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Cape Flavors

Cool it with delicious summertime pastas

By Denise Clemons | Jul 19, 2011
Photo by: Jack Clemons Summer pasta with red tomatoes, orange cherry tomatoes, orange bell peppers, mozzarella balls, chives and capers.

With temperatures in the 90s this week, I’ve turned to my favorite cool-down dishes. Despite wonderful health benefits, oatmeal doesn’t appeal on mornings when you break into a sweat collecting the newspaper. These days we’re having chilled cantaloupe chunks with creamy cottage cheese, yogurt swirled with blackberries or a simple bowl of cereal sprinkled with cold peach slices.

Lunchtime has been chock-full of tossed greens topped with slices of leftover grilled chicken, shrimp or steak. We’ve filled flavorful sandwich wraps (sun-dried tomato or high-fiber rye) with tomato slices, baby spinach leaves and peppered goat cheese. Stuffing a small pita round with hummus, kalamata olives and a handful of arugula is satisfying and simple.

As the day winds down and we start the “What’s for dinner?” conversation, the prospect of another grilled meal doesn’t always thrill. Earlier in the week, I found myself craving pasta. Not a heavy dish of meatballs and red sauce, but cold pasta tossed with the flavors of summer, like the colorful bowl in the photo.

To make that dish, I chopped Roma tomato, orange bell pepper and yellow cherry tomato while the pasta cooked. Sliced green onion softened in a skillet over a low heat with the peppers; the tomatoes joined them for the final few moments. After the pasta drained and received a drizzle of olive oil, it was tossed with the vegetables and small balls of mozzarella cheese. Snipped chives and capers added touches of green and bright flavor notes.

The key difference between this dish and traditional pasta (typically served with sauce ladled on top) is a slightly wetter sauce that is mixed into the pasta along with the other ingredients. There are endless variations: which type of pasta; vegetable choices; what kind of cheese (or none at all).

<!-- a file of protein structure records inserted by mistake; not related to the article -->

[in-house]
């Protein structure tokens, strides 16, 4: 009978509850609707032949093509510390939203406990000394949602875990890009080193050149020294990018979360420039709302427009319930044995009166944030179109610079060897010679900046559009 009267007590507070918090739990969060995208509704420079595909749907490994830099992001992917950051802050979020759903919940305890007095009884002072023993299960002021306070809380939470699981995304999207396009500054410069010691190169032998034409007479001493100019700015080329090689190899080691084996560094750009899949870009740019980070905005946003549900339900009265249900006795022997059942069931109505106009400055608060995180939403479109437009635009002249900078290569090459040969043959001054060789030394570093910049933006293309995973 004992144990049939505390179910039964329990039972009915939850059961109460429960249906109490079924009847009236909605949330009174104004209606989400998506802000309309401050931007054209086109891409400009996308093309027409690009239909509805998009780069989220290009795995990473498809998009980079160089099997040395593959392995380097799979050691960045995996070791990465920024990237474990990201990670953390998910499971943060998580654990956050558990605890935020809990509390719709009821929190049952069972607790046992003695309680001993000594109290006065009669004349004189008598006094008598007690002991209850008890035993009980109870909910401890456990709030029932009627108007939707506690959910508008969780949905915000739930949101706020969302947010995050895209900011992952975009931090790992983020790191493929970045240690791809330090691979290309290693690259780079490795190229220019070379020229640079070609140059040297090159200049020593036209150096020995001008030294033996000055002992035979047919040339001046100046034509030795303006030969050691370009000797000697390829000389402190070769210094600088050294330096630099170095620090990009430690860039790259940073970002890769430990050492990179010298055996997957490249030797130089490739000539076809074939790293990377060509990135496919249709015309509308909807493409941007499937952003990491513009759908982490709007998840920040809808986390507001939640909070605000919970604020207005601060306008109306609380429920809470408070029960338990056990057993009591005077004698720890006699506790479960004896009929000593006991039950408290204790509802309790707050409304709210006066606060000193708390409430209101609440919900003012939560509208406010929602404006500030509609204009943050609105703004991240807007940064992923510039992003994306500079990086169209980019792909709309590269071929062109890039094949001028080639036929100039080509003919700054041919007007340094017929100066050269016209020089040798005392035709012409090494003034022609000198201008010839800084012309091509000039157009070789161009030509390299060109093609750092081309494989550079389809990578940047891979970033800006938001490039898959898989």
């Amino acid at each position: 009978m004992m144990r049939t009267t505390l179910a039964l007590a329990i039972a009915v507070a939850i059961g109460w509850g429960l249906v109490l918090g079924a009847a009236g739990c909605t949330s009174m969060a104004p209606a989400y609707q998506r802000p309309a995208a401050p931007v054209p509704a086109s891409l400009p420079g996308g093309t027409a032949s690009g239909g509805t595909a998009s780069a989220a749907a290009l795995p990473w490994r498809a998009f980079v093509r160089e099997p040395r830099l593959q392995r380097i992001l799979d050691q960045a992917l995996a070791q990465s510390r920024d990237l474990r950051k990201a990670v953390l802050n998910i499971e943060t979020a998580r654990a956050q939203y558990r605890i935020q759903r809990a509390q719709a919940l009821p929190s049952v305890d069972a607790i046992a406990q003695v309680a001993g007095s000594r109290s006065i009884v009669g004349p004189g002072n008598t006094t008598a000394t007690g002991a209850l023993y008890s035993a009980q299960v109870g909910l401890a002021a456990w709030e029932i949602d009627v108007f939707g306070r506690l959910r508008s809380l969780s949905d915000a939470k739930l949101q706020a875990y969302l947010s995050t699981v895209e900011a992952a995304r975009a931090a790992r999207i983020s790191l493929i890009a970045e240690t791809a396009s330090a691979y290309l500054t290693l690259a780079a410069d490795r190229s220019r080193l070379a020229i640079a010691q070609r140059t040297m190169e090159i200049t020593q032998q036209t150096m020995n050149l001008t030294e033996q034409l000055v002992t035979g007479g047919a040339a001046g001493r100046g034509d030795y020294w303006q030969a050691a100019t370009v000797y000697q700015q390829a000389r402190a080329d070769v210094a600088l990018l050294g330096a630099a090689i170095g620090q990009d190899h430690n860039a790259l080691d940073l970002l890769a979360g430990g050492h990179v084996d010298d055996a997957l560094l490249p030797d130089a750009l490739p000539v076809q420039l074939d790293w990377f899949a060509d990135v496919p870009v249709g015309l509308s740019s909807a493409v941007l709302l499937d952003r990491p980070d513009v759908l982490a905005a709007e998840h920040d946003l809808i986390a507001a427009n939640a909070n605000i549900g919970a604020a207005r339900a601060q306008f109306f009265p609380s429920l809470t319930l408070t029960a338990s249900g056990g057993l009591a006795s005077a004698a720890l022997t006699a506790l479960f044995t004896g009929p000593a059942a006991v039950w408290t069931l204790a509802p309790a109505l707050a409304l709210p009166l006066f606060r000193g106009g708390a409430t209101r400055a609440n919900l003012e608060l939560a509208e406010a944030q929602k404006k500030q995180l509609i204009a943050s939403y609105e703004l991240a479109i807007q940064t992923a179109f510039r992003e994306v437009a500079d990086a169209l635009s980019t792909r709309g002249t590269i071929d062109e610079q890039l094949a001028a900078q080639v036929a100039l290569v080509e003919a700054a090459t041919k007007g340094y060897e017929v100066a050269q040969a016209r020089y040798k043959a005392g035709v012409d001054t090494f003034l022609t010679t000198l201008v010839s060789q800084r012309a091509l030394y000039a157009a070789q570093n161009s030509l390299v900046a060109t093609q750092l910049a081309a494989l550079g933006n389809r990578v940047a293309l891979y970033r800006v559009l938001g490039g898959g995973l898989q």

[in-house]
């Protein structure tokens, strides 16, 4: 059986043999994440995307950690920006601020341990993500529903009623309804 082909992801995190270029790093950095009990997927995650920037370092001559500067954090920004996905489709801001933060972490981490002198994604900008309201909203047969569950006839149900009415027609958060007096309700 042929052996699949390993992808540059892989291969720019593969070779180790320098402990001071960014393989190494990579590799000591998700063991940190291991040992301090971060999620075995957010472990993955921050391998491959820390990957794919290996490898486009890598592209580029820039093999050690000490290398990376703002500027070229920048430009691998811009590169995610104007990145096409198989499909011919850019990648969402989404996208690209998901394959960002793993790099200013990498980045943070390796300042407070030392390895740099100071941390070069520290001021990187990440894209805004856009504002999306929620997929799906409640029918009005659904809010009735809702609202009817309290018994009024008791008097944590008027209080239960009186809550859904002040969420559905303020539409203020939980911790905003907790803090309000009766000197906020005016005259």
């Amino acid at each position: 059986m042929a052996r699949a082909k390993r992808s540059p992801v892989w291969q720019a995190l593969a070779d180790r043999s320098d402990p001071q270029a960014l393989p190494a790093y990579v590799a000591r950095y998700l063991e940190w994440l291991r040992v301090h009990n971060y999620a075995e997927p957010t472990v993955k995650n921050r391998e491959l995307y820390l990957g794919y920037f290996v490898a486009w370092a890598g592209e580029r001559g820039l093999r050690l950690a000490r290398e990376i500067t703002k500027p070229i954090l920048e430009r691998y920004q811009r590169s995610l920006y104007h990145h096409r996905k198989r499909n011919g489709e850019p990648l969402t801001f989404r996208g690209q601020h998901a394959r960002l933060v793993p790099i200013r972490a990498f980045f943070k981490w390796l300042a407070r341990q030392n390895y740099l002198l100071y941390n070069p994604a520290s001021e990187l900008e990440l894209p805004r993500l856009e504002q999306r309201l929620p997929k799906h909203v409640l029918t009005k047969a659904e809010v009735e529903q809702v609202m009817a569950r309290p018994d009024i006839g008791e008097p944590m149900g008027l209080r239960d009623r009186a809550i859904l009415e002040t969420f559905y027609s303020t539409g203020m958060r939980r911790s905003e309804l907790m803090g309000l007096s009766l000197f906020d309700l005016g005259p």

Since mozzarella won’t completely melt – it just softens a bit from the heat of the noodles – I chose small bocconcini rounds. For a creamier texture you can select ricotta or chèvre (goat cheese). The green onions would be too sharp without a brief sauté, and the bell peppers stayed crisp but not chewy after a short time in the same skillet. Tomato flavors will deepen if you give them just a few moments over heat, time enough to concentrate their rich taste without cooking them into mush.

Although the pasta rule of thumb is to combine creamy sauces with long strands of pasta and mix tubes or shapes with chunky sauces, this recipe didn’t follow that rule and still worked. The same may not be true of the BLT pasta salad; shells or elbows can replace the bow ties, but long spaghetti threads might not be a good choice. I’ve included a recipe for an Asian-style noodle with peanut sauce; you can readily substitute wheat pasta for the rice noodles, just keep the strands long to carry the silky sauce. The cucumber shrimp salad is crisp and light (tasty even without the shrimp).

All of these summer pastas can be eaten as soon as they’re cooked, or you can give them a chance to chill in the refrigerator before serving – while you put up your feet and enjoy your favorite adult beverage.

Summer Pasta Salad
8 oz pasta
1 T olive oil